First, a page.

The place opened for ranger-guided tours a few years ago, following the death of Lady Bird Johnson. The sprawling ranch house totals about 8,000 square feet, but it’s chopped up into 28 rooms. Almost every room has a bank of three TV sets to follow the news (there were only three networks back then, remember?), and little phones are attached to tables everywhere.
Lady Bird set up her own bedroom next to LBJ’s after she’d had enough of his early morning meetings, which he’d preside over in his pajamas from his bed. And a little laundry room off the kitchen is equipped with washer, dryer, … and a Michelob beer tap.
“I guess you wouldn’t mind folding towels if you could have a cold one while you’re doing it,” said Russ Whitlock, park superintendent.
Here’s a startling fact: the Fredericksburg area is the second most-visited wine destination in the country — right behind California’s Napa Valley — according to the online travel site Orbitz.com.
With more than 30 wineries — places like Becker Vineyards, Perdenales Cellars, and Torre di Pietra Vineyards — the Hill Country has become the Texas version of Tuscany. Brian Heath, owner of Grape Creek Vineyards, says that customers’ tastes have come a long way in recent years.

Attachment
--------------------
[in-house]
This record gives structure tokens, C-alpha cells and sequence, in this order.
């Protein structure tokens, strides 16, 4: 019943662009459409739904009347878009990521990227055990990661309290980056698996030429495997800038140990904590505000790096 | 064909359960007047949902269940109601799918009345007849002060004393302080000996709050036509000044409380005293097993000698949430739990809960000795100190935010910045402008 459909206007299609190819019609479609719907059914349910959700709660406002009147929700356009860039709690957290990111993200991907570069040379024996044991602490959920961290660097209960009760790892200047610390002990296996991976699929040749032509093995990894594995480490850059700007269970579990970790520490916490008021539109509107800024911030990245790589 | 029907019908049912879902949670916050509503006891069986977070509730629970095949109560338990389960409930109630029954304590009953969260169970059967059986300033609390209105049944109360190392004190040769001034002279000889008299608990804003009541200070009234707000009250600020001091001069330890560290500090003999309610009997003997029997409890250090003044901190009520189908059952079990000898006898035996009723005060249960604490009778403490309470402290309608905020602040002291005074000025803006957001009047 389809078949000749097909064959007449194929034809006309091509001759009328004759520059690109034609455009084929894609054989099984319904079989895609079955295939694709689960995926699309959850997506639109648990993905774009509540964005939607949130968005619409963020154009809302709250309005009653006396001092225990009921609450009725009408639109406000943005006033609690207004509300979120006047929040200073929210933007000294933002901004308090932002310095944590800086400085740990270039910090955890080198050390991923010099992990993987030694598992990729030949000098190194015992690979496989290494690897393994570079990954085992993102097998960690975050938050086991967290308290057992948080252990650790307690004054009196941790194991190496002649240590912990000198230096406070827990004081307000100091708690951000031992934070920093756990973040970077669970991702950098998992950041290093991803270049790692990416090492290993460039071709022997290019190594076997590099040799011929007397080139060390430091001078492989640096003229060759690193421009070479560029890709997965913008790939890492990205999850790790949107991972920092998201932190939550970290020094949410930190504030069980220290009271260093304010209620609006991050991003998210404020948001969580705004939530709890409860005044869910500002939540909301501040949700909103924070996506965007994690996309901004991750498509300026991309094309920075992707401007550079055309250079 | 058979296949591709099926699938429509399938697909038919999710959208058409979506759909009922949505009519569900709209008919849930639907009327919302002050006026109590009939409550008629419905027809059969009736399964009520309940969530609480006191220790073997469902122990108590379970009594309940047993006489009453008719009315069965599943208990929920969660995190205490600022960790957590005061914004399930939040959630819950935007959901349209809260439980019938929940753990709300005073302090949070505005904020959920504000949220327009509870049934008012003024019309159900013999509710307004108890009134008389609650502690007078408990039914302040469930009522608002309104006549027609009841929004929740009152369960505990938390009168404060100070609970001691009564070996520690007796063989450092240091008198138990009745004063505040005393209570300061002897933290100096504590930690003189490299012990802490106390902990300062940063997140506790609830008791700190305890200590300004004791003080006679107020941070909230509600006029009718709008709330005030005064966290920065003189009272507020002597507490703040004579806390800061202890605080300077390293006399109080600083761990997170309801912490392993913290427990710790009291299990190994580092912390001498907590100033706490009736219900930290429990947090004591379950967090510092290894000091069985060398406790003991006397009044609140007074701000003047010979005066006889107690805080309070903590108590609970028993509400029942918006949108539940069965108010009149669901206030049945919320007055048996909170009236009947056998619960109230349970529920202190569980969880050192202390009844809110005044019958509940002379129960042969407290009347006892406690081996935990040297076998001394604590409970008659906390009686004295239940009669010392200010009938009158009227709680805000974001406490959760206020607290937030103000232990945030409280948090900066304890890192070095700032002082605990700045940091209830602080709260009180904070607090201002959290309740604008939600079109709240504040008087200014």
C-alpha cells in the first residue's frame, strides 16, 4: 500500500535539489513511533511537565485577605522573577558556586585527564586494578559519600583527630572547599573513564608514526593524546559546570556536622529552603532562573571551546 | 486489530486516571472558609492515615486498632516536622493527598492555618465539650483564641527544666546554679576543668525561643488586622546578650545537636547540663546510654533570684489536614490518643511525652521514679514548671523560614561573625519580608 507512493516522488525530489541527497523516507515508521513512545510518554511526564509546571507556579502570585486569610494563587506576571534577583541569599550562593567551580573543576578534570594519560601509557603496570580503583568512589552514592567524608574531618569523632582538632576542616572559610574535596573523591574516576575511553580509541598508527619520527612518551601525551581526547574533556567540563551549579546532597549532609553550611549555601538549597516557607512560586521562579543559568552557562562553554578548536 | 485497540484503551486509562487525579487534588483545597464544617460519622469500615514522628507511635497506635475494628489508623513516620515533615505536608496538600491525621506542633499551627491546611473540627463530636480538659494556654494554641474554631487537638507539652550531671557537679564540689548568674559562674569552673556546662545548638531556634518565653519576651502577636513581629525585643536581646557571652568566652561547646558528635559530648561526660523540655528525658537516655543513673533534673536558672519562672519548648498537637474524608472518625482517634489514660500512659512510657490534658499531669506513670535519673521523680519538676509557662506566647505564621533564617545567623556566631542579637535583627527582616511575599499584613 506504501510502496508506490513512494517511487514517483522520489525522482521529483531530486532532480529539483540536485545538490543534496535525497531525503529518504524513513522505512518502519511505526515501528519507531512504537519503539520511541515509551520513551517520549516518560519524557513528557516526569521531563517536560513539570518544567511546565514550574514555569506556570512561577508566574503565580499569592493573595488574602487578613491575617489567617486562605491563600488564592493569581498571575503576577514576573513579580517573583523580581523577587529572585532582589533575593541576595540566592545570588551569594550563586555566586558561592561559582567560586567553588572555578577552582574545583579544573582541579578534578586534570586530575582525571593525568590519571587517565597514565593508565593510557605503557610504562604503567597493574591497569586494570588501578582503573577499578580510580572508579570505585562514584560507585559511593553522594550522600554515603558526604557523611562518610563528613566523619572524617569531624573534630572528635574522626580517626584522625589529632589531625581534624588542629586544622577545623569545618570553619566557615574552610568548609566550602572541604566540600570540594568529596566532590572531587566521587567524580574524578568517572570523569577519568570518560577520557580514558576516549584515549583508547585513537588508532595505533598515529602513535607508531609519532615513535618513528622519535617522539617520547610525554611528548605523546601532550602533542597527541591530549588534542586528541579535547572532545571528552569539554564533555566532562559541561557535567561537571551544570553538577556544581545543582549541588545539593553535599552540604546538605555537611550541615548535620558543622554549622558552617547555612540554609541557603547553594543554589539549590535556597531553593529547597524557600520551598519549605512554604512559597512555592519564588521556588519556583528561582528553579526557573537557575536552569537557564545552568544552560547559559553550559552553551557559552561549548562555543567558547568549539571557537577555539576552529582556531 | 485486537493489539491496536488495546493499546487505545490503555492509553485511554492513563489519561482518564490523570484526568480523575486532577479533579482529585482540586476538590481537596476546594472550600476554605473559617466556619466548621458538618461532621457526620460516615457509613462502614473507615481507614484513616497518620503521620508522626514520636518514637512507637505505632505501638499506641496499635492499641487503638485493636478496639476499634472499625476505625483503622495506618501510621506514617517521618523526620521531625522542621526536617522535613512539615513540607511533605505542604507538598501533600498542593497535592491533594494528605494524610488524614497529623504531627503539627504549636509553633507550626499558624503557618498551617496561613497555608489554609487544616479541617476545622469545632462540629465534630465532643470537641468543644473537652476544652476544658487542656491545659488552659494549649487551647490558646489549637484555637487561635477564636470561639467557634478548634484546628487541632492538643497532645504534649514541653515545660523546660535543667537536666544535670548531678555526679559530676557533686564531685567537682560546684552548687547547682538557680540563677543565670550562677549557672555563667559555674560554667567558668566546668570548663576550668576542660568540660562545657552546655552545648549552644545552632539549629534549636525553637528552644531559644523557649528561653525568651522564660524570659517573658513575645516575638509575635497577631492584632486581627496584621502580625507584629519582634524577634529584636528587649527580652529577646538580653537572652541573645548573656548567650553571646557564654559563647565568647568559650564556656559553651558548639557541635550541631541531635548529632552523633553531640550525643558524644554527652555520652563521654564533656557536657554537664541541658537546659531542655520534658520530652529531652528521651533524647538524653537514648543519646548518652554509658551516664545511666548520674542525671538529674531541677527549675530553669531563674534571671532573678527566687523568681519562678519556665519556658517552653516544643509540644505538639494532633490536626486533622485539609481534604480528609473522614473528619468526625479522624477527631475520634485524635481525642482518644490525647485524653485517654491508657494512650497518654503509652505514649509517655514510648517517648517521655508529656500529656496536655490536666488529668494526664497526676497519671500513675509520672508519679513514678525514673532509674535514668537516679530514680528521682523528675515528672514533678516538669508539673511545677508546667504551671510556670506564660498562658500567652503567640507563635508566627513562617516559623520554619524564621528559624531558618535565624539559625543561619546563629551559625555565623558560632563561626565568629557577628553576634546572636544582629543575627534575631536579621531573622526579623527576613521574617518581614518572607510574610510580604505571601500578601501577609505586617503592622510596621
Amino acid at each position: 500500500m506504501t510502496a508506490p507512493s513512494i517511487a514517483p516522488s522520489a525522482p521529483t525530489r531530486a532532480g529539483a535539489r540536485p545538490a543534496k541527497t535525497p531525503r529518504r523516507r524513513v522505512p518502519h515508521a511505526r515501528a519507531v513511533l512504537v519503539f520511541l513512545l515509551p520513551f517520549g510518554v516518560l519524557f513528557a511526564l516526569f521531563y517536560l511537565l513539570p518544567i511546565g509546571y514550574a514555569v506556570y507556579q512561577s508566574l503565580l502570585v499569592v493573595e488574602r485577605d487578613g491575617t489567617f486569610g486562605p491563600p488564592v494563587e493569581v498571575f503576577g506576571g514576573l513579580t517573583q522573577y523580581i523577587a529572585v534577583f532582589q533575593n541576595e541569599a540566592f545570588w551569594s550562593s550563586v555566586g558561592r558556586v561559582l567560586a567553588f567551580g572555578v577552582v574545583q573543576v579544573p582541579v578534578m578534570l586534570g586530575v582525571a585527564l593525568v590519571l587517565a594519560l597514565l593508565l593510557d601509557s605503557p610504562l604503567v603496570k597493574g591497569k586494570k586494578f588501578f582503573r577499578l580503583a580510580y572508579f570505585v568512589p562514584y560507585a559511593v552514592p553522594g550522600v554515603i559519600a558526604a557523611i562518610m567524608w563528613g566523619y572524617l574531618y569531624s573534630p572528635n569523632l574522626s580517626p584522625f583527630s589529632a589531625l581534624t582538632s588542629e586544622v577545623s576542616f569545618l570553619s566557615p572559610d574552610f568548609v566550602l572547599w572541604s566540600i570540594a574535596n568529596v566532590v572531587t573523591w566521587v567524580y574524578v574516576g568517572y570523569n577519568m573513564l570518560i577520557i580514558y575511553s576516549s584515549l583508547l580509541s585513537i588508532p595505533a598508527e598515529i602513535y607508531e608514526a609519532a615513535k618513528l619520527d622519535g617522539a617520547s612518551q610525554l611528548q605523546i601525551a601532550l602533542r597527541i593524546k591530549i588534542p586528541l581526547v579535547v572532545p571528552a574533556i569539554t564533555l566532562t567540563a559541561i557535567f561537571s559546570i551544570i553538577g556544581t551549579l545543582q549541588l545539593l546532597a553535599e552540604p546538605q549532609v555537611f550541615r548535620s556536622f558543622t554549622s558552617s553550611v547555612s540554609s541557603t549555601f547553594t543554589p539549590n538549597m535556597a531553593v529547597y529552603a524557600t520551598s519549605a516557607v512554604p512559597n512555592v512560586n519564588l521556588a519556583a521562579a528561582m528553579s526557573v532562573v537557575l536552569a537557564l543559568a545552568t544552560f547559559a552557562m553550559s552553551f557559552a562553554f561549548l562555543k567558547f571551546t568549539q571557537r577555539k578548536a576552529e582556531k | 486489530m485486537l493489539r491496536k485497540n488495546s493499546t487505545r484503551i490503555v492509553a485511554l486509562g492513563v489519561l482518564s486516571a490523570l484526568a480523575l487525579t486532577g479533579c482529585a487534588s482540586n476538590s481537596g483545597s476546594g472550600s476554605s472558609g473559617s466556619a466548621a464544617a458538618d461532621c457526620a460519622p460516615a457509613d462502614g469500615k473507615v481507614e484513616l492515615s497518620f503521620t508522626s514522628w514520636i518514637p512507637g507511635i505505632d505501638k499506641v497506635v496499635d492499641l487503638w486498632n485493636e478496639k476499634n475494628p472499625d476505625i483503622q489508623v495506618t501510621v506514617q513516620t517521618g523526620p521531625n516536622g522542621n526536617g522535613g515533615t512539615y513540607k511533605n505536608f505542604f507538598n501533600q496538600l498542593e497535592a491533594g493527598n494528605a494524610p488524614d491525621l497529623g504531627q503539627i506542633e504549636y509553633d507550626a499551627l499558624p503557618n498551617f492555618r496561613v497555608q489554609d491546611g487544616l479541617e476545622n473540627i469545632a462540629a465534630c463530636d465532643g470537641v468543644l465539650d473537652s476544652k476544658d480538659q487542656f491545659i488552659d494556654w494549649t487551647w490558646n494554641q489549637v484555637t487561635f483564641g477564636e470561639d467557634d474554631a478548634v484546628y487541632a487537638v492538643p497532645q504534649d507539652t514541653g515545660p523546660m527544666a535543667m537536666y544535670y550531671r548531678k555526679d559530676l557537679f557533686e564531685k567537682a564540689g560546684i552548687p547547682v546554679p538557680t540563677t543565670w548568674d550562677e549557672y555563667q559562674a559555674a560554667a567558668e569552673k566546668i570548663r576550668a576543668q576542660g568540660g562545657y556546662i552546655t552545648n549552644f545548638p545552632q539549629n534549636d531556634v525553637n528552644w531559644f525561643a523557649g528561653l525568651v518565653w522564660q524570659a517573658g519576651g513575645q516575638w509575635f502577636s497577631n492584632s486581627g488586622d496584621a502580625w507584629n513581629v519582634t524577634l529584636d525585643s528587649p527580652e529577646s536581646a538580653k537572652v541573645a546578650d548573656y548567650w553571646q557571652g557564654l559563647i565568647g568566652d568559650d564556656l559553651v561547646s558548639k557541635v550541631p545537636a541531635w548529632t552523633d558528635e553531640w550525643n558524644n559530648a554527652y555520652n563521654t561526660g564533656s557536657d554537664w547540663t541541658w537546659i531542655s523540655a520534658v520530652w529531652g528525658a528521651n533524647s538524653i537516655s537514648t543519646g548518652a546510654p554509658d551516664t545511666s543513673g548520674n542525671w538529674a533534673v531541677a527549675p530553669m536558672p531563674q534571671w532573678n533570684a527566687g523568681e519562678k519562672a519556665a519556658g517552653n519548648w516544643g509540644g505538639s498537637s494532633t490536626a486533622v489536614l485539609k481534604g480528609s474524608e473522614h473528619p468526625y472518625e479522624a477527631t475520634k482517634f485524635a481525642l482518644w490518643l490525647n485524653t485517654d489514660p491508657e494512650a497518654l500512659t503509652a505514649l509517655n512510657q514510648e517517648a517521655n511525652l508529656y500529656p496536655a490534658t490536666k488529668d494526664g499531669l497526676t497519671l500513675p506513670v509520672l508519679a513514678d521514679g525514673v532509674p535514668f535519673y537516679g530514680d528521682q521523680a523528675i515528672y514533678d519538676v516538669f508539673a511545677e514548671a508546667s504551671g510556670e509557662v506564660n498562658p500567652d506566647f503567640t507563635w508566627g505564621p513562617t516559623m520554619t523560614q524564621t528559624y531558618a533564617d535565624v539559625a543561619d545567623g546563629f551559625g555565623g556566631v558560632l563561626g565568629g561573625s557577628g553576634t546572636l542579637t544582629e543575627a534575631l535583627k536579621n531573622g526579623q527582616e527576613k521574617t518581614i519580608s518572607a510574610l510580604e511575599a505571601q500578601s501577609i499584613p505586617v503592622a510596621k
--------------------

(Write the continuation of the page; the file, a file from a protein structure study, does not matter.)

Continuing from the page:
“It used to be like, ‘Shoot, boy, you got any wine that tastes like beer?’” he said. “Now people can tell a cabernet from a port.”
The most famous little town in Texas is about 10 miles and 100 years removed from Fredericksburg. Immortalized by Waylon Jennings and Willie Nelson in a famous country song, there’s virtually nothing in Luckenbach except a cluster of tumbledown wooden shacks that house a dance hall, a blacksmith shop, and a general store/post office/bar.
Underneath a canopy of big oak trees out back, magic is made daily as an ever-changing lineup of guitar pickers and fiddle players croon about love, whiskey, and pickup trucks. Scheduled entertainment includes three-named singers like Robert Earl Keen and Larry Joe Taylor, but on any given night, music might be provided by whoever drops by and plops down to join the “Picker’s Circle.”
Inside, guitars hang over the bar for anybody’s use, and Rick Boss, the weathered guy behind the bar, tells funny stories while serving up endless bottles of Shiner Bock beer. At one point he grabs a harmonica, excuses himself, and heads out back to join a raucous rendition of “Orange Blossom Special.”
The town’s quirky old buildings house more than 100 storefronts selling jewelry, glassware, Indian artifacts, fashions, musical instruments, and an endless variety of what one place calls “needless necessities.”